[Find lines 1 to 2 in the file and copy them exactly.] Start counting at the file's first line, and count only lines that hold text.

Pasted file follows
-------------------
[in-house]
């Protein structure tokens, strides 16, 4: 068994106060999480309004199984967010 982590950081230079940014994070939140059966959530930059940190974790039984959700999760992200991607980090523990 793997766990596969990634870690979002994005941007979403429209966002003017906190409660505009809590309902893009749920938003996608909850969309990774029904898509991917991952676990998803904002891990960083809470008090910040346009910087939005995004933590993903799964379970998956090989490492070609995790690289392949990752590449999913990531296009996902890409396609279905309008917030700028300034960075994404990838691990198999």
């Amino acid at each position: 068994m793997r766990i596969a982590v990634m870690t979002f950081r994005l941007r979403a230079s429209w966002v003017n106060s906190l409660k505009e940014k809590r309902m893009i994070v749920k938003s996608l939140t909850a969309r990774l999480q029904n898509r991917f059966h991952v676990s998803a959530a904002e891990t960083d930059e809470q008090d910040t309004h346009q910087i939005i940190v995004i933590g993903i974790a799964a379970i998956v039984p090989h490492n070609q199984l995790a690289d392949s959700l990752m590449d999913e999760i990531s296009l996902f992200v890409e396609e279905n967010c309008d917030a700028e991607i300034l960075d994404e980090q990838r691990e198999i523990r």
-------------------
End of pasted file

[in-house]
């Protein structure tokens, strides 16, 4: 068994106060999480309004199984967010 982590950081230079940014994070939140059966959530930059940190974790039984959700999760992200991607980090523990 793997766990596969990634870690979002994005941007979403429209966002003017906190409660505009809590309902893009749920938003996608909850969309990774029904898509991917991952676990998803904002891990960083809470008090910040346009910087939005995004933590993903799964379970998956090989490492070609995790690289392949990752590449999913990531296009996902890409396609279905309008917030700028300034960075994404990838691990198999």